Entering through the Damascus Gate is the Muslim Quarter which comprises of the Monastery of the Flagellation and is the largest in the city’s quarters. A shopper’s delight is the Bazaar offering just about everything from food items, jewelry, pots and pans, meats, kaftans and leather goods; and everything is bargained for. After having lunch in one of the many cafes, our guide was gracious enough to give us an hour of shopping time. I mention gracious because such shopping to a woman is like “dangling a sweetie in front of a child.” Nevertheless, the ladies, including myself, took off like horses from the stable.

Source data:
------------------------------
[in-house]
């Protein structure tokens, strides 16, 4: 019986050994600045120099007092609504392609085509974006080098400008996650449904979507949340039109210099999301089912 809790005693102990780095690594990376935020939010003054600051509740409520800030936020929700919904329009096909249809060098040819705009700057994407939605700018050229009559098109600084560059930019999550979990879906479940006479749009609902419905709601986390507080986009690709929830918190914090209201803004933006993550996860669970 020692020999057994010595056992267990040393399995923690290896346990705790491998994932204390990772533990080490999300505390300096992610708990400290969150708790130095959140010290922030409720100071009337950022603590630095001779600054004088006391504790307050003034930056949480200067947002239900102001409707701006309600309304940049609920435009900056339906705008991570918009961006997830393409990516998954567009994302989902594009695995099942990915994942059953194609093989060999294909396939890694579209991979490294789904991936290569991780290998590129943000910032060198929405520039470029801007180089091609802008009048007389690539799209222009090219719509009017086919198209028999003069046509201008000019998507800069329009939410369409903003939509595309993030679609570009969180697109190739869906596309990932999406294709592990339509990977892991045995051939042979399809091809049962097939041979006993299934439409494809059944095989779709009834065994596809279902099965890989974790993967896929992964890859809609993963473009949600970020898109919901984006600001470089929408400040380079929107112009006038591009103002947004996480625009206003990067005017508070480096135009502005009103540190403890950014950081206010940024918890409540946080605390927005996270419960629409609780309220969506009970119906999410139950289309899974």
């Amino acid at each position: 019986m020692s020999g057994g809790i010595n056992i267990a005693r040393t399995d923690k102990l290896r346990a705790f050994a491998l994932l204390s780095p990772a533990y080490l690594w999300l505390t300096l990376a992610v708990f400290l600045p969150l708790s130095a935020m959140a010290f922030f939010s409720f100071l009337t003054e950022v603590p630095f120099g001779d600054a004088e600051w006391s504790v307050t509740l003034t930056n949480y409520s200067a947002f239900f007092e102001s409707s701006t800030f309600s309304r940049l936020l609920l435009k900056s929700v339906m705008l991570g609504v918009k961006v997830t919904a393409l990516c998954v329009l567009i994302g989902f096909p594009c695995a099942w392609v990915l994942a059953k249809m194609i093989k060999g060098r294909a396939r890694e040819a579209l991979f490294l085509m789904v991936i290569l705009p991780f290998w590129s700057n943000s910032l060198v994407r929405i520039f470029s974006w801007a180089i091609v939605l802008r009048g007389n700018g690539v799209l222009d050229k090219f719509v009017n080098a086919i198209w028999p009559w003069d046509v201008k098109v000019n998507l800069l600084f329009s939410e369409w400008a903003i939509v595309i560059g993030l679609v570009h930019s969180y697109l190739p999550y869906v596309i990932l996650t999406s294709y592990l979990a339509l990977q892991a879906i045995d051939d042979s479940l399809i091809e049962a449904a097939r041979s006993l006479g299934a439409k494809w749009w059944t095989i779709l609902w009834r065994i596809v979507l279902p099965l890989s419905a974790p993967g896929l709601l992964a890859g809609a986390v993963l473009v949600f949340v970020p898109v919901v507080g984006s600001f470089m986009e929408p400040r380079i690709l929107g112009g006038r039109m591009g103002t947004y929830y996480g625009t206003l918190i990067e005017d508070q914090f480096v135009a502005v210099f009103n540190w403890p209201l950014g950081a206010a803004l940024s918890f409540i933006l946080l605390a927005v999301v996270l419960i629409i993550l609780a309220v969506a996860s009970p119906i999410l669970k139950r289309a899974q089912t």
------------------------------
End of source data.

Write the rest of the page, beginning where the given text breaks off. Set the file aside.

Along the city wall is the Jewish Quarter between the Zion and Dung Gate and is the city’s oldest quarter. Sites such as the Western Wall (formally known as Calvary) was part of a massive retaining wall built by King Herod 2,000 years ago to protect against invaders. Entry into the Western wall is though a security check-point of which the Israelis are famous for, but with the threat of terrorism I can understand their concerns. The swaying and wailing of the devout (no wonder it is known as the Wailing Wall) reveal why many Jews regard this site as their Holiest site. Men are required to cover their heads and the obligatory head cap is given. As I stood in front of the Western wall with the women on my right and my left in deep spirited concentration, I felt it was the right time to thank God for bringing our group safely to Israel, and prayed for our families left behind in Cayman. Inserted in the cracks of the Jerusalem stone were bits of paper filled with written prayers by the many people who visit the site. Apparently, each week these bits of papers are collected and buried in a secret site in Jerusalem, and so somewhere in Jerusalem is my bit of paper with a prayer.